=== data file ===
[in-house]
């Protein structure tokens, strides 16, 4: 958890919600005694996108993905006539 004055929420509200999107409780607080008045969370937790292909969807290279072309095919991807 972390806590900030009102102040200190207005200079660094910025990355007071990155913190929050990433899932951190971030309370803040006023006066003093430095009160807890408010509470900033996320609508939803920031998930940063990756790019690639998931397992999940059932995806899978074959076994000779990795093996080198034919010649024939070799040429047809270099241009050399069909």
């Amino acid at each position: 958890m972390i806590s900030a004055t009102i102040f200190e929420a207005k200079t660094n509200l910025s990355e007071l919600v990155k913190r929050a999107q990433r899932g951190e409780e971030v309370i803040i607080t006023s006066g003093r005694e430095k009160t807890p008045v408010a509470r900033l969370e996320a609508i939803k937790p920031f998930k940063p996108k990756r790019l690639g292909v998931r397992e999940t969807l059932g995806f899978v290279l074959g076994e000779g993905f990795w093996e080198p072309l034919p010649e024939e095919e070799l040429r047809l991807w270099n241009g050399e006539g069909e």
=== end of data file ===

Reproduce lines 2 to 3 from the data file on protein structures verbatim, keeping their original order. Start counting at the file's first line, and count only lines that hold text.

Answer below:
């Protein structure tokens, strides 16, 4: 958890919600005694996108993905006539 004055929420509200999107409780607080008045969370937790292909969807290279072309095919991807 972390806590900030009102102040200190207005200079660094910025990355007071990155913190929050990433899932951190971030309370803040006023006066003093430095009160807890408010509470900033996320609508939803920031998930940063990756790019690639998931397992999940059932995806899978074959076994000779990795093996080198034919010649024939070799040429047809270099241009050399069909």
């Amino acid at each position: 958890m972390i806590s900030a004055t009102i102040f200190e929420a207005k200079t660094n509200l910025s990355e007071l919600v990155k913190r929050a999107q990433r899932g951190e409780e971030v309370i803040i607080t006023s006066g003093r005694e430095k009160t807890p008045v408010a509470r900033l969370e996320a609508i939803k937790p920031f998930k940063p996108k990756r790019l690639g292909v998931r397992e999940t969807l059932g995806f899978v290279l074959g076994e000779g993905f990795w093996e080198p072309l034919p010649e024939e095919e070799l040429r047809l991807w270099n241009g050399e006539g069909e």